Every now and then we get customers calling us for advice on how to remove grout haze from newly installed natural stone tiles. It’s quite frustrating as whoever has installed the tiles in the first place hasn’t followed standard installation protocol.
I’ve already discussed sealing natural stone tiles in a previous post. Basically, standard practice is to seal once before grouting (1 good coat) and once after grouting. You can seal twice before grouting if the tiles are quite porous like for example, Limestone Tiles. What this does, apart from protect your stone tiles during every day life, is help prevent grout sticking to the surface of the tile during installation. Natural stone tiles should be “point grouted” like a brick wall would be “pointed” so as to prevent grout from being smeared across the entire surface of the stone tiles. Surplus grout that gets onto the surface of the tile during grouting will dry out very quickly if the tiles are not sealed as the moisture from the wet grout is drawn into the surface of the tile and the grout then sticks to the tile. Sometimes you might just get a haze which can be cleaned quite easily. If the grout is left too long on the surface then heavy deposits may remain which are very hard to remove. This is why sealing stone tiles in advance of grouting stops the grout drying out too quickly allowing the installer to simply wipe it off. Once the grout between the joints has dried properly, the tiles can be cleaned thoroughly with water or a light duty “residue remover” ready for their second coat. If the tiles aren’t cleaned properly and sealer is applied over grout haze, this just makes the whole thing worse.
The main culprit for issues like this is definitely limestone tiles especially white limestone tiles like our Mediterranean white limestone or the Applestone Limestone tiles as they are quite porous and suck the water out of grout very quickly. Travertine Tiles can also have issues but they are less porous and more forgiving. Marble Tiles and Granite Tiles tend not to suffer from these issues as they aren’t as porous but it’s still better to follow the sealer protocol as detailed above. If however you find yourself in the unfortunate situation where your installer has either forgotten to seal first, didn’t know that’s what they had to do or just couldn’t be bothered and your beautiful limestone bathroom tiles are covered in haze then all is not lost. Depending on the severity, you can use a light duty residue remover available at places like Topps etc. This is a liquid you mix with water and scrub on to remove grout haze - fairly straight forward.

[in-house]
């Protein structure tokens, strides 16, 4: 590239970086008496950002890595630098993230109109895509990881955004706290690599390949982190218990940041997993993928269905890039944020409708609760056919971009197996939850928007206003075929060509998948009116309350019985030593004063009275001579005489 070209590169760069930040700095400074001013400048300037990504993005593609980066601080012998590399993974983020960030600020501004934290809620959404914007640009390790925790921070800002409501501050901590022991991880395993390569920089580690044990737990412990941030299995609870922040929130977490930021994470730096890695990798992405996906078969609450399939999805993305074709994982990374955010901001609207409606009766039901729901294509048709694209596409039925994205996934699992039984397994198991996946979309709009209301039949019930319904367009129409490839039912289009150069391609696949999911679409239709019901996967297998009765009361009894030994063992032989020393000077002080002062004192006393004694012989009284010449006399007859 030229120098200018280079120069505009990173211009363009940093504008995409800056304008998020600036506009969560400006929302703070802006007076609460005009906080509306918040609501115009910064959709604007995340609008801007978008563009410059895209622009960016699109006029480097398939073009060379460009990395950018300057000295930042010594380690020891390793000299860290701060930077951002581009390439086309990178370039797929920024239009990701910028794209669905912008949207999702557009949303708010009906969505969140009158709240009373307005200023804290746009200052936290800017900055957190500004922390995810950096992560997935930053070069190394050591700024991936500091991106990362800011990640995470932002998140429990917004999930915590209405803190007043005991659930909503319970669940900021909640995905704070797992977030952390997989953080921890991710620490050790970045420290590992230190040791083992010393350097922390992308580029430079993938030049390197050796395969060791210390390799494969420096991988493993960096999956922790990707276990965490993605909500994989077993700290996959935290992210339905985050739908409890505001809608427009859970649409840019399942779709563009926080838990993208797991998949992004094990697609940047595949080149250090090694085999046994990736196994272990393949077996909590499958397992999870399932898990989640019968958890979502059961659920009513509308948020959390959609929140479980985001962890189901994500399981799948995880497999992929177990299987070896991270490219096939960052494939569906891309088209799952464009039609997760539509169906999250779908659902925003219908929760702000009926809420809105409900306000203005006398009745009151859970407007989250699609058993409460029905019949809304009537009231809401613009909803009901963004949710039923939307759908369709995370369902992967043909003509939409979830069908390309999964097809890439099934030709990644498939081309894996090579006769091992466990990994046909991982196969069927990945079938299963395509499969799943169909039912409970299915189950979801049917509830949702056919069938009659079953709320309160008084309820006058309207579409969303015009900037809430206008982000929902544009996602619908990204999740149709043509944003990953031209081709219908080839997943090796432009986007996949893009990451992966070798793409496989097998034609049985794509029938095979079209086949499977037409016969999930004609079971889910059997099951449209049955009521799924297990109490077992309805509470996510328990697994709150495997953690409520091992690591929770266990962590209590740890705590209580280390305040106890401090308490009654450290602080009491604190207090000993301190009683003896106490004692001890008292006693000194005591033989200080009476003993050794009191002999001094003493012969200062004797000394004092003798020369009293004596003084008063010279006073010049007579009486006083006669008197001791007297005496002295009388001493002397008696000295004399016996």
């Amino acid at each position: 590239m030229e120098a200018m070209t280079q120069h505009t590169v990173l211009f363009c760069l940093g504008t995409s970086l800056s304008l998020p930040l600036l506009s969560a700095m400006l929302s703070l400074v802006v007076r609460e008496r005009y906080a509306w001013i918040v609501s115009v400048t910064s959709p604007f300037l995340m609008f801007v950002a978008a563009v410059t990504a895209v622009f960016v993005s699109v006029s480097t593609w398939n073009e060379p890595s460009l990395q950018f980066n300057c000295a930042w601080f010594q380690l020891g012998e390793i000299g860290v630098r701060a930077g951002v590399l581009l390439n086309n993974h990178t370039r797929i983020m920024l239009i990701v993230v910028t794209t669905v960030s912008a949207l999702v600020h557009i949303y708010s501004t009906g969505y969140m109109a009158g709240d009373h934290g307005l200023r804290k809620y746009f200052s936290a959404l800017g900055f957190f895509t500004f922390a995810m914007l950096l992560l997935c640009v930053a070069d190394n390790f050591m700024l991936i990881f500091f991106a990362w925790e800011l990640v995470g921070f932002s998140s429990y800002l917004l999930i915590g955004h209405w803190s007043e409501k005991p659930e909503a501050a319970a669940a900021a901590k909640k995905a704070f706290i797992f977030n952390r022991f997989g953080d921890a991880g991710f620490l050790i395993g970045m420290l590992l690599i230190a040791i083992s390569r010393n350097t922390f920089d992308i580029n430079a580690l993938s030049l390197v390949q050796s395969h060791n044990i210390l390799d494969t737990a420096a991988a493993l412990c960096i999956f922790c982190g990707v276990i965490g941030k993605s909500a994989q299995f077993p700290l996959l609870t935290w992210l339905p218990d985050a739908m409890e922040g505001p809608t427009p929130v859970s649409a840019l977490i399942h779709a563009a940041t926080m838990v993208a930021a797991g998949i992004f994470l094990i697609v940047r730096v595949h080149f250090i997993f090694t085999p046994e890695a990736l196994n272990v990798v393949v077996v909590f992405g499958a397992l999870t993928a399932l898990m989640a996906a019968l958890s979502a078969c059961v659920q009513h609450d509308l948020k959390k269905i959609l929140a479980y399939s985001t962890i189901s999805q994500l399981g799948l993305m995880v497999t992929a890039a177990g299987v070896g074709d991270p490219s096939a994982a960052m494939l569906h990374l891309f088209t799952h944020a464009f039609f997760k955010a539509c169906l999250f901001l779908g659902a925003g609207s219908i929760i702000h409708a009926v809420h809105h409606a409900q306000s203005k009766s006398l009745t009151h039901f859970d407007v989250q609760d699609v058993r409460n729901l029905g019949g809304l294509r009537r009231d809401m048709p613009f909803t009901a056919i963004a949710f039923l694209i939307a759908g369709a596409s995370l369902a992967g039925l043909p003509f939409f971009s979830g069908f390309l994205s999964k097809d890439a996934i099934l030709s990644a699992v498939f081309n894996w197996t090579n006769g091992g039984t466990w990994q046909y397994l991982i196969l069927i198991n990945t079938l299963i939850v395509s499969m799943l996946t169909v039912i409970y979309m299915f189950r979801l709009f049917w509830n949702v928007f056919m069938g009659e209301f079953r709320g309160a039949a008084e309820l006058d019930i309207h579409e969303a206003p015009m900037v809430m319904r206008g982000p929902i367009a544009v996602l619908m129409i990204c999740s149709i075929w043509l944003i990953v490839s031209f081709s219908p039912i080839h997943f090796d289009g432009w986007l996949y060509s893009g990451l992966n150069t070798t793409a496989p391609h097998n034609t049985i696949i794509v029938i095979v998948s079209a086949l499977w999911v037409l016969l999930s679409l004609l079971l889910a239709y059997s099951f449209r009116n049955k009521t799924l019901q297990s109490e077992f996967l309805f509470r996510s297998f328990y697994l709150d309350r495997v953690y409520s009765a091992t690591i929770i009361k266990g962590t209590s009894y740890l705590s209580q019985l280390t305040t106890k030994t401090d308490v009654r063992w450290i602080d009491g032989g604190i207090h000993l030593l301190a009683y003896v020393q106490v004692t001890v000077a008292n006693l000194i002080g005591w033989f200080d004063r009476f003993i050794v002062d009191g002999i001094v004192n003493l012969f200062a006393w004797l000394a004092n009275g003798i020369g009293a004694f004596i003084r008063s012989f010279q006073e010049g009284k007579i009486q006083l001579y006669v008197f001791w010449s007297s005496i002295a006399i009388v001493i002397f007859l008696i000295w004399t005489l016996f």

If you have heavier deposits then you may need a “heavy duty residue remover” which is basically a mild acid. Be careful though as this can damage the surface of your natural stone tiles if it’s used neat. Again, mix with water and scrub on, but don’t allow to dry. You need to wipe off before the tiles dry with a damp sponge. Full instructions are of course on the bottles and we highly recommend you read them and discuss them with whoever you buy it from. You may need to repeat the process a few times until it’s all gone. We do not recommend the use of any abrasive products like wet and dry paper or scotch pads, unless you really know what you are doing. These can ruin your tiles if used incorrectly. A good stiff old fashioned scrubbing brush is the best option with some elbow grease.
There are a few of us here at stonesuperstore.co.uk that has experience in all aspects like this. If you would like any clarification or advice then why not call the office. So to surmise, always make sure the tiles, especially limestone tiles, are sealed properly before grouting, and cleaned properly before sealing after grouting. Many hours of heartache and hassle can be avoided if you make sure this simple procedure is followed.